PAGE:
Test Drive: 2012 Porsche Boxster

“Porsche Boxster serves up four 2012 models”


The new 2012 Porsche Boxster is available in a choice of four flavors: Boxster; Boxster S; Boxster S Black Edition; and the Boxster Spyder.

The base powerplant for the Boxster is a 2.9-liter flat-opposed six-cylinder that delivers 255 horsepower, while the Boxster S is powered by a 3.4-liter flat-opposed six-cylinder that cranks out 310 horsepower, benefiting from Direct Fuel injection. Both the Boxster S Black Edition and Boxster Spyder also draw their motive force from a 3.4-liter flat-opposed six cylinder. The Boxster Black Edition and Boxster Spyder make 320 horses while generating more torque (273 pound feet).

Both the 2.9 and 3.4-liter engines mate to either a 6-speed manual gearbox, or a 7-speed Doppelkupplungsgetriebe (PDK for short), Porsche’s revolutionary double-clutch automatic transmission with steering wheel mounted paddle shifters. Both engines meet ULEV emission standards in the U.S. and EU5 in Europe. When equipped with the optional Sport Chrono Plus Package with Launch Control, the Boxster is capable of traveling from 0-62 mph in 5.0 seconds (5.1 seconds without the Sport Chrono Plus Package).

There is a base Sport Chrono Package as well as the Plus version, which is available exclusively in combination with Porsche’s optional PCM communication management, offering an additional performance indicator with a individual memory function – ideally suited for on track race scenarios. A very worthwhile standard feature is the Start-Off Assistant which prevents the car from rolling either forward or backward on a gradient, holding the car in position when the brake is released, allowing the driver to accelerate smoothly without the use of the parking brake.

All Boxster models share the same basic architectural dimensions except for height – the Spyder version is lower than the other Boxster models. All are two-seat roadsters with aluminum front and rear luggage compartment lids, roll over protection, auto-extending/retracting rear spoiler, bow-type door handles and underbody paneling. Brakes are cross-drilled and inner-vented, with optional Porsche Ceramic Composite Brakes available.

Boxsters feature a soft top with an interior lining that raises and lowers at the push of a button, after manually releasing the headliner latch. An aluminum removable hardtop is available as an option.

The external appearance of the Boxster is clearly Porsche, with a low, sleek stance and curvaceous body panels that blend harmoniously in perfect proportion, with the top up or down.

The interior is no less appealing, with switchgear optimally placed for user friendliness. Materials are of high quality, with fit and finish superbly executed in true Teutonic fashion.

 

My test 2012 Porsche Boxster happened to be a base model with the 6-speed manual gearbox, finished outside in Speed Yellow with a Black top, and the interior executed in a combination of Black and Stone Grey, with Speed Yellow faced gauges and seat belts. The base sticker read $48,100 while options elevated the final tally to $ 58,745 before tax and license. Optional features and equipment included: the Convenience Package; the Infotainment Package with Sound Package Plus; front heated seats; 18-inch Boxster S II wheels; steering wheel center full color crest, front ventilated seats; Speed Yellow instrument faces and seat belts; Porsche embossed headrest crests; and Destination Charge.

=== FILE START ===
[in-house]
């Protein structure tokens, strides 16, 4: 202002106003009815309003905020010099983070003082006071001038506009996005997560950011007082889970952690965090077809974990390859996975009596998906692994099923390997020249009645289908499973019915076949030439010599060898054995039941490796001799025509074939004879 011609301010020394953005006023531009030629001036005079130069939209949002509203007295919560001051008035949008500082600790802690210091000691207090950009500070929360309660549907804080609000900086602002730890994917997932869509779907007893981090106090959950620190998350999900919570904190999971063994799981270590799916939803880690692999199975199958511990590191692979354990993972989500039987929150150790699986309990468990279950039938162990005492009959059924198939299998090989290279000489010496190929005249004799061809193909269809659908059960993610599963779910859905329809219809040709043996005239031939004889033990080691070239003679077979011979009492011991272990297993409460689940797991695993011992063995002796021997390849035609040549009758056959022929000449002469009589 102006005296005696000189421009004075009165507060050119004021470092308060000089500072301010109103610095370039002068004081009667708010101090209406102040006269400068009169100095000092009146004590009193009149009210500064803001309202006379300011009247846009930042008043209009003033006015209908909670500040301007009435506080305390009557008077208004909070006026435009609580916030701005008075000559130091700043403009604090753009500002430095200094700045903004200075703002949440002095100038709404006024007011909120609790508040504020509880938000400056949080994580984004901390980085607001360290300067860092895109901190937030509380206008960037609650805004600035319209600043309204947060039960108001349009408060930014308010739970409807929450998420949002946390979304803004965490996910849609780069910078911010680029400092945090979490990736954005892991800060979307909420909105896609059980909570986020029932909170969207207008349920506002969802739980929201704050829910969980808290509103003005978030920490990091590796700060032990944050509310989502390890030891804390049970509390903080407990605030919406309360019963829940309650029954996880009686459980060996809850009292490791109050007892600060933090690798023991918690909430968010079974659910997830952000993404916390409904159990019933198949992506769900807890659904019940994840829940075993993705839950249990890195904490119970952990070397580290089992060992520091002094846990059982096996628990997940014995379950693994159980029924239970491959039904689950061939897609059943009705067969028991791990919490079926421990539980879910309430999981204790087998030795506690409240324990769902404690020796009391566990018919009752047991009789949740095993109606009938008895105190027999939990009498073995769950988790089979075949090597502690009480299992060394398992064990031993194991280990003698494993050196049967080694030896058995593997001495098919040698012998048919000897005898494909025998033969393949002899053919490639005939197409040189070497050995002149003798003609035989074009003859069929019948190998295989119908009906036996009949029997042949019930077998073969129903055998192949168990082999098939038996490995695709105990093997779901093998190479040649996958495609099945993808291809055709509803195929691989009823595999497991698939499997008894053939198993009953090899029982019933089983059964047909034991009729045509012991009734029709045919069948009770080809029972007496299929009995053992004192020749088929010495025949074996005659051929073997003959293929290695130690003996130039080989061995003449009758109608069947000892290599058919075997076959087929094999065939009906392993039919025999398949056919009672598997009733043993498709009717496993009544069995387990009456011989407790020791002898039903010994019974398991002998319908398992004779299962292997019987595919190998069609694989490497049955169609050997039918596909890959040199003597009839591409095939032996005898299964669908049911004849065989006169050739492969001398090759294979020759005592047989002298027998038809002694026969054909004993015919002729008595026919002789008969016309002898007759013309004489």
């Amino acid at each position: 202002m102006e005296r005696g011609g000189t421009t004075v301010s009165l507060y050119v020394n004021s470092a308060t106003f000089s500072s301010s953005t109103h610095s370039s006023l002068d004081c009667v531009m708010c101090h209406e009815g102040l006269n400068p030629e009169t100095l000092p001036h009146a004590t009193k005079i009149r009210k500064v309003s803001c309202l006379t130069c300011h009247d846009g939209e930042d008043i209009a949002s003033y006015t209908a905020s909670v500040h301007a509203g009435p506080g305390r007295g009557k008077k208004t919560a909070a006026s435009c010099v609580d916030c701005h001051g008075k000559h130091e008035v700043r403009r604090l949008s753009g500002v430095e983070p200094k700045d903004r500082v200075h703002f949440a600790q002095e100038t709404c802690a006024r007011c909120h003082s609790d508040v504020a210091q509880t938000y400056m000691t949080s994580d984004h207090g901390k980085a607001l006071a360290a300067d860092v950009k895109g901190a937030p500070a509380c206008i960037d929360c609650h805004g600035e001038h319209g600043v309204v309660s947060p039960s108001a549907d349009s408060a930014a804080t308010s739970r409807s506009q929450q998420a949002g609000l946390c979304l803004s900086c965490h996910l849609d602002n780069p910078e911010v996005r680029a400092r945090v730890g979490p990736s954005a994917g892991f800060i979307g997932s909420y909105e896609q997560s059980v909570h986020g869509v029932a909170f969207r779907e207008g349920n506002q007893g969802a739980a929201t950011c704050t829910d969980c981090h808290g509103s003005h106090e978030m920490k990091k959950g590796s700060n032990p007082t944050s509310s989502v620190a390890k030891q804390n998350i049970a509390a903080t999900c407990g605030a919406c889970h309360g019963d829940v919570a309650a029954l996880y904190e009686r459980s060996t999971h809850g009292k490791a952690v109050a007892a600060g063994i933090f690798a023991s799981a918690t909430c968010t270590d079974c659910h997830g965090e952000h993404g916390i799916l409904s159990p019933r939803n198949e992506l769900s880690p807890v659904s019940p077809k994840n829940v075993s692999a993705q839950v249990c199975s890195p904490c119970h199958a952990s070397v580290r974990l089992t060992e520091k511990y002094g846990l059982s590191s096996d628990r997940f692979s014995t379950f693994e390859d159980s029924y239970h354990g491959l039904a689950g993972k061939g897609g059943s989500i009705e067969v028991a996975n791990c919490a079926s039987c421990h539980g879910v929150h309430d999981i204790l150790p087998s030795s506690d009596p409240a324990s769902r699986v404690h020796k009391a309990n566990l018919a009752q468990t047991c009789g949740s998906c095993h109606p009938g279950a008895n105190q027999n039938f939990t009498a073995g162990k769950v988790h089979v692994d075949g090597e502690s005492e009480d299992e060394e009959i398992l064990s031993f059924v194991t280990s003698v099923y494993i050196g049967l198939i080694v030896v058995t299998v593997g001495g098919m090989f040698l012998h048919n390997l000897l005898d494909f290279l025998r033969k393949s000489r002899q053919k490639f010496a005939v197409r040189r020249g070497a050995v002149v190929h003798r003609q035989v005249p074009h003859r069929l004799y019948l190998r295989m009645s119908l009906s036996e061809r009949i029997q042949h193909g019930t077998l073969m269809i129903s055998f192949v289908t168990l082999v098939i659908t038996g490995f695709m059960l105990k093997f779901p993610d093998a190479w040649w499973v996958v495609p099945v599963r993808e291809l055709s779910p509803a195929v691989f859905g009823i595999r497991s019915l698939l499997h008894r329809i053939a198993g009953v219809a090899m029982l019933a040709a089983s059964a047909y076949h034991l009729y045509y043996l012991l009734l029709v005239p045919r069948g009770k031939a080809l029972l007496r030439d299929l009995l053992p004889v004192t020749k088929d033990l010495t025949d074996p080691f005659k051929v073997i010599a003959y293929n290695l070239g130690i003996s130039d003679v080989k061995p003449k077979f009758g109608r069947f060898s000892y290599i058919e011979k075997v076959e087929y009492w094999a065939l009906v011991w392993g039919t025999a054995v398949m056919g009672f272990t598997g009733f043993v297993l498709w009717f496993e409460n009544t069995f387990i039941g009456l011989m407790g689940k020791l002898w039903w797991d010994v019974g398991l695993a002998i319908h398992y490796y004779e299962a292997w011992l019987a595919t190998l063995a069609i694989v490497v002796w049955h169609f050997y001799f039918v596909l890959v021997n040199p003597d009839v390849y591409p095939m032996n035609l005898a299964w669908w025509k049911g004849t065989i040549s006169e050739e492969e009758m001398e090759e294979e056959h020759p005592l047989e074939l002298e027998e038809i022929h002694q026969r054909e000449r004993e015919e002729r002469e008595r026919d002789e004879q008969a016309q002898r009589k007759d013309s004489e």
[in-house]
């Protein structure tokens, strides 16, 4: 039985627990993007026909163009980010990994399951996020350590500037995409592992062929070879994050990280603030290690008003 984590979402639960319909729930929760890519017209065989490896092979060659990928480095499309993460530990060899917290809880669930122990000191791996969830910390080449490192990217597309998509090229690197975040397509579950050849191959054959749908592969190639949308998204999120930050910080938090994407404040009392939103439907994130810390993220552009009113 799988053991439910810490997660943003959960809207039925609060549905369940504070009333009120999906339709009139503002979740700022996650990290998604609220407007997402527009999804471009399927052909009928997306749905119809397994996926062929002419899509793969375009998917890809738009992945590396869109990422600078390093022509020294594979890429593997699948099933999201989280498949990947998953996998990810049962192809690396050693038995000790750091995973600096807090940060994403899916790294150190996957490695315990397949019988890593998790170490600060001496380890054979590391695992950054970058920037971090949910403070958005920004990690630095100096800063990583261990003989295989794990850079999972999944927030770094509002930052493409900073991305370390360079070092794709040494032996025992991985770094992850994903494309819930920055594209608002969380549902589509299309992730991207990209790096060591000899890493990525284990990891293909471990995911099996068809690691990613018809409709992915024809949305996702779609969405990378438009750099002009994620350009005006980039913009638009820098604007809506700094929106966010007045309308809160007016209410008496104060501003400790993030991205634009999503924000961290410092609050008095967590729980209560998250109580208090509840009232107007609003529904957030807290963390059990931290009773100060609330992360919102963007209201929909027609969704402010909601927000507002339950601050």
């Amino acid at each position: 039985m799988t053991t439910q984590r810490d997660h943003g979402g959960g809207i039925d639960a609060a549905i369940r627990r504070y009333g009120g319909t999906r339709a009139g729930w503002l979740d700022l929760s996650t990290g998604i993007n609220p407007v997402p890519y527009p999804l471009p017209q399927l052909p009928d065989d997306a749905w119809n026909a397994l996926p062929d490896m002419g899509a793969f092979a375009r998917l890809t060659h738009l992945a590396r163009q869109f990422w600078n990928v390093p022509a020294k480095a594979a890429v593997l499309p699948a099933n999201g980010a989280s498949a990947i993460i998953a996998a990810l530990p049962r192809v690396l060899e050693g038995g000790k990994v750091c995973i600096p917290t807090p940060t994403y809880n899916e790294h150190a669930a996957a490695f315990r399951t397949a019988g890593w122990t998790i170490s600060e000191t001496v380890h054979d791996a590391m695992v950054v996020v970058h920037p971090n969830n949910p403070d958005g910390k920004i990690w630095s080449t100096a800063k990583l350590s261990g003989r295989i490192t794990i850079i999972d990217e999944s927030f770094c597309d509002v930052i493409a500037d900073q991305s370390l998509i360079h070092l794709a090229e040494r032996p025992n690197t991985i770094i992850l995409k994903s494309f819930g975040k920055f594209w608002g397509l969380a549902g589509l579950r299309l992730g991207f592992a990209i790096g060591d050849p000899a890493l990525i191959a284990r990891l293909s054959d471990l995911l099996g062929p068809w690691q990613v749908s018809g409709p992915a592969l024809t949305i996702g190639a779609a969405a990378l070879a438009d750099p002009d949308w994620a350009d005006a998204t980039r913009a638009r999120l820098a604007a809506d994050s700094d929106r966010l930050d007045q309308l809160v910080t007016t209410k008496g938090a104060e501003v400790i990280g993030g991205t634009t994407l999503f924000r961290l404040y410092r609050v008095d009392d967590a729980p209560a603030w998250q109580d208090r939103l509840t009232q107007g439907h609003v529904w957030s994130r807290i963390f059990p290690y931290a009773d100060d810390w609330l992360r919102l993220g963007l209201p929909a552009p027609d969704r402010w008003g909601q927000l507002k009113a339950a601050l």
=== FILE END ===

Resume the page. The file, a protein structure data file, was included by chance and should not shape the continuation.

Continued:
SUMMARY:  Basically, the 2012 Porsche Boxster lineup is representative of a constant and continuing evolutionary process, with improvements, not only in looks, but in performance and efficiency as well. A full complement of standard safety features and equipment are further enhanced by optional systems.

Acceleration is gratifying, with outstanding braking qualities to offset the Boxster’s rapid forward progress. Handling characteristics are superb, with immediate response to driver input. Seating is both comfortable and supportive in virtually all driving scenarios.

For the 2012 model year, the Boxster now offers a SportDesign steering wheel, and the Porsche Stability Management button sports a new graphic. The Boxster is proof positive that a genuine sports car need not be Spartan to be effective. The Boxster Spyder is, of course the exception with it’s lack of air conditioning, cloth only manual top and strap interior door handles. Admittedly, there were some features on my test car that I would have been able to live without, particularly if racing competitively were on the agenda. This latest iteration Boxster provides sufficient interior space making it more pleasurable to drive. It is a car that is at home on the road or on the track. There is now, truly a Boxster in Porsche’s stable that should satisfy nearly everyone shopping within that market segment. Bottom-line, the basic or base level Porsche Boxster is basically amazing, while both S models and the Spyder example have longer legs through the gears.

 

 

 

 

 

 

 

 

 

 

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